President Barack Obama, reaching out to lawmakers in both U.S. political parties, said on Tuesday he hoped Congress would soon deliver a package of measures to boost U.S. employment and economic growth.

My hope is ... that both in the House (of Representatives) and the Senate, we'll see some packages moving over the next several weeks that can provide a jump-start to hiring and start lowering the unemployment rate, Obama said at the start of a meeting with Democratic and Republican party leaders.

The president, a Democrat, said there were ideas on both sides of the political spectrum that would, for example, allow the United States to lower small business tax rates to encourage hiring.

The House of Representatives passed a $155 billion jobs bill in December, but the Senate has yet to act.

Senate Democratic leaders unveiled a set of job-creating ideas last week and said they would solicit Republican input before moving ahead with legislation.

Senate Majority Leader Harry Reid hoped to introduce a bill on Monday and pass it by the end of the week, but he has been delayed by a record snowstorm that has prevented many lawmakers from coming to work.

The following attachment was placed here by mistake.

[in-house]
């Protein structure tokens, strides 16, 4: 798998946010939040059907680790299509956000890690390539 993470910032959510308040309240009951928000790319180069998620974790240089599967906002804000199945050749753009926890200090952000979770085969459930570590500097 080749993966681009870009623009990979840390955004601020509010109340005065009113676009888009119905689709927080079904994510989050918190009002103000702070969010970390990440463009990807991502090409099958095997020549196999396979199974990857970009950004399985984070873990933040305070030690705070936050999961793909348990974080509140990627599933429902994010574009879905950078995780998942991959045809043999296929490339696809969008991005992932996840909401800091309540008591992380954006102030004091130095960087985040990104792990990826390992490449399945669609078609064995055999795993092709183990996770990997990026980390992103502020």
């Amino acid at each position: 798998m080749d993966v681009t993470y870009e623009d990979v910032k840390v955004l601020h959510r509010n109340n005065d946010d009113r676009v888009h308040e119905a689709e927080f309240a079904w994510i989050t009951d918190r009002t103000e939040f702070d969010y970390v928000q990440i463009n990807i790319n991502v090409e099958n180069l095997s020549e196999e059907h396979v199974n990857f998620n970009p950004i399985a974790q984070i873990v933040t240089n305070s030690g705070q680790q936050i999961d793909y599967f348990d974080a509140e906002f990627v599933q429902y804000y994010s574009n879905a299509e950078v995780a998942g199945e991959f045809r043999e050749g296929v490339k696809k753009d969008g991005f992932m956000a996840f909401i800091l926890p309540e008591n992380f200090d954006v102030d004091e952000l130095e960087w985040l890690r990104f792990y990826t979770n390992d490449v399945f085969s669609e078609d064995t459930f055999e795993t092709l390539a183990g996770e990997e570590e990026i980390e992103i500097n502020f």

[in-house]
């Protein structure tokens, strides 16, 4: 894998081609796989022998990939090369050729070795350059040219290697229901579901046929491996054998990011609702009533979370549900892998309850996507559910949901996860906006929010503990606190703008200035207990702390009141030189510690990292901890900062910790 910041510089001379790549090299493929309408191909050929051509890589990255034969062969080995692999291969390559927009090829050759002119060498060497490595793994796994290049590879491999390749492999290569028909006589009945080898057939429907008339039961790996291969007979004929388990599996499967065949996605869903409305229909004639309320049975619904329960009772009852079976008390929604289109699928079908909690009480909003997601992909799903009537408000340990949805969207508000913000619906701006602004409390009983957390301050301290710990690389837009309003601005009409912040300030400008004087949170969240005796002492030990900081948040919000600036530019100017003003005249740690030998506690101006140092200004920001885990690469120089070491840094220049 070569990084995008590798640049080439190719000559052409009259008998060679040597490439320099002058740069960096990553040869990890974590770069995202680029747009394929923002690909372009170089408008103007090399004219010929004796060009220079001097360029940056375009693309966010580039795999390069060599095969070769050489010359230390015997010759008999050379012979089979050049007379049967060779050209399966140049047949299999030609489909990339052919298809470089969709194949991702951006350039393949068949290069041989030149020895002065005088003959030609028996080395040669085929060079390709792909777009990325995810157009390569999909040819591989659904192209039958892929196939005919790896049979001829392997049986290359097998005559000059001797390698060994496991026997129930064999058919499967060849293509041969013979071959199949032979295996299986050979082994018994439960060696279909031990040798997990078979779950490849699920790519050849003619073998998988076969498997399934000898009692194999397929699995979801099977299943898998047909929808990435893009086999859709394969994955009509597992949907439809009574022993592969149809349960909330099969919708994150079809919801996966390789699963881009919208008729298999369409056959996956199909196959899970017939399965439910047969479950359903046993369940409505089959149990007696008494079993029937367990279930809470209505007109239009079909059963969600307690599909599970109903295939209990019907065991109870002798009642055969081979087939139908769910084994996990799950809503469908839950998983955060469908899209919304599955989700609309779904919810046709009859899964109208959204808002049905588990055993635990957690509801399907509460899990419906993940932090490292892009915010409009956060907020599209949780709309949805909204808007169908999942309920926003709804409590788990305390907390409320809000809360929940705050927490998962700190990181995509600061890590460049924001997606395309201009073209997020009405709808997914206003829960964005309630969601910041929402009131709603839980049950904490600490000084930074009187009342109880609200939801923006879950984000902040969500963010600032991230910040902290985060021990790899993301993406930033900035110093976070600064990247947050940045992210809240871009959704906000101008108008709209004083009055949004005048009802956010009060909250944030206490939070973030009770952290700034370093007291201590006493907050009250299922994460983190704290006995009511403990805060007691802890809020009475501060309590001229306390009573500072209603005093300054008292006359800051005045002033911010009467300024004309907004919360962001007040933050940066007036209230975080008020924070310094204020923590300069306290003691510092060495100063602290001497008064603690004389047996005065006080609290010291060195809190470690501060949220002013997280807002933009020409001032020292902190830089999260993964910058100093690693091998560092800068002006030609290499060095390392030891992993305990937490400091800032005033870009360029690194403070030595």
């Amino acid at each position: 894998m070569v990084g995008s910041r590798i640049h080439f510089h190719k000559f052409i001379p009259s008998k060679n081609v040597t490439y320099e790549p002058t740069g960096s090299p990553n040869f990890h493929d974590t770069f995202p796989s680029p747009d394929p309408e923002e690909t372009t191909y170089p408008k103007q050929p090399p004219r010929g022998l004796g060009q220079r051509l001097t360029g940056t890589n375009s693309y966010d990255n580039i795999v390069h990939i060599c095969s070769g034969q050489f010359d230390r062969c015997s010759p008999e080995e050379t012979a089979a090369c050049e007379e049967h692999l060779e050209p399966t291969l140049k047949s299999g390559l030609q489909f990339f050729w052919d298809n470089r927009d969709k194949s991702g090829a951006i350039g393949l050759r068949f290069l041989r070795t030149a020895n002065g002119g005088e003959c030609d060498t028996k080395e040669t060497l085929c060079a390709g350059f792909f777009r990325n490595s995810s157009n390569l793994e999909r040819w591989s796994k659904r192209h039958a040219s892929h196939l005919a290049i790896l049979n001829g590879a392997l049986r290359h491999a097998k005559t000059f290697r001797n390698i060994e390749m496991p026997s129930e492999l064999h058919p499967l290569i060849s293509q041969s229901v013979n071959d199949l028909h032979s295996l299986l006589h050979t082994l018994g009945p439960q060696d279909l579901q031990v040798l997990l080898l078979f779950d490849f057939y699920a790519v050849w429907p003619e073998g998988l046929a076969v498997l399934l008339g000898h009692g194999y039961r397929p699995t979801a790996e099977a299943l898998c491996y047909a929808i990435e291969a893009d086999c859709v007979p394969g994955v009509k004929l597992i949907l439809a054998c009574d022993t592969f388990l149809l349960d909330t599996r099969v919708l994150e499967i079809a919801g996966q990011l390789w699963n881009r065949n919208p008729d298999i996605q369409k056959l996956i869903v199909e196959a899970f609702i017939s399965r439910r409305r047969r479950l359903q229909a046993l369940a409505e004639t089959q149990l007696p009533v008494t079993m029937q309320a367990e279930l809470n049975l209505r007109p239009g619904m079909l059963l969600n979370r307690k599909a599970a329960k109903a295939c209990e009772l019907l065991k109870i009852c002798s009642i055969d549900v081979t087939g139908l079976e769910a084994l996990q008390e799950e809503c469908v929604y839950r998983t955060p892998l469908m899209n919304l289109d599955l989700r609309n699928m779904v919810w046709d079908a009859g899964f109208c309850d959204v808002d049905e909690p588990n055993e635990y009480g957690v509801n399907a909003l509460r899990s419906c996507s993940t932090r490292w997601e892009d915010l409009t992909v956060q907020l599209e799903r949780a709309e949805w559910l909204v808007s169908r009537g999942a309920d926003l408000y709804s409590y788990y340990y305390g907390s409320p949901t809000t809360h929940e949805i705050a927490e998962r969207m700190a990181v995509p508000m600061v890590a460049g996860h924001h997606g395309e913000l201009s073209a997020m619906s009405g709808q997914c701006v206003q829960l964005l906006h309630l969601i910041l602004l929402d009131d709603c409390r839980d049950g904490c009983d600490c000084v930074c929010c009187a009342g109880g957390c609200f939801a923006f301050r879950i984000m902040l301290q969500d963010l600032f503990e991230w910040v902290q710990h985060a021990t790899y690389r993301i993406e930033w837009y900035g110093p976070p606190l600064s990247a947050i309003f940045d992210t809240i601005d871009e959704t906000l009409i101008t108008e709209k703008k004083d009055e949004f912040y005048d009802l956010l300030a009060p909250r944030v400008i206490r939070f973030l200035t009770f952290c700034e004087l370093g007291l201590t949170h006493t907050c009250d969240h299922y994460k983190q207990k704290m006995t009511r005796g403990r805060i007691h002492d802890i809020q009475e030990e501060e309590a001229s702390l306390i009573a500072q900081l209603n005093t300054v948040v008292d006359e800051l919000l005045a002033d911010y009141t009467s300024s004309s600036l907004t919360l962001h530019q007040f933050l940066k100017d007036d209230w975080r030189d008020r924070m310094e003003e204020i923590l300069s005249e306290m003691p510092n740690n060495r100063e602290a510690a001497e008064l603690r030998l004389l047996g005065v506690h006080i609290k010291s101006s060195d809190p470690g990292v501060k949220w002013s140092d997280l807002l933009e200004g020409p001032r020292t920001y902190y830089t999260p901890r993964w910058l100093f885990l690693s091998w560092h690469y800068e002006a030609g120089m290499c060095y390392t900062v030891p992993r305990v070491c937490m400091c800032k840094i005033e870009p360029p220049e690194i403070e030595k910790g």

It is unlikely that the legislation will be introduced on Tuesday, a congressional aide said.

The president's meeting was part of an effort by the White House to bridge differences between Republicans and Democrats, especially in the area of job creation and economic recovery, after the recent election in Massachusetts deprived Obama's party of its supermajority in the Senate.

Obama has made job creation his top priority in 2010 after stalled efforts to reform the healthcare industry dominated his first year in office.

Obama used the White House meeting to advance another priority -- tackling the U.S. deficit -- an issue on which lawmakers from both parties hope to capitalize ahead of November elections that could change the balance of power in Congress.

Another area where I hope we can find some agreement is on the issue of getting our deficits and debt under control, Obama said. Both parties have stated their concerns about it, and I think both parties recognize that it's going to take a lot of work.

Obama has said he will issue an executive order to set up a fiscal commission to study options on spending and taxes after lawmakers failed to create a congressional panel to address the issue.

I have put forward the idea of a fiscal commission and I'm going to be discussing both with my Democratic and Republican colleagues how we can get that moving as quickly as possible so that we can start taking some concrete action, he said.

(Additional reporting by Alister Bull and Andy Sullivan)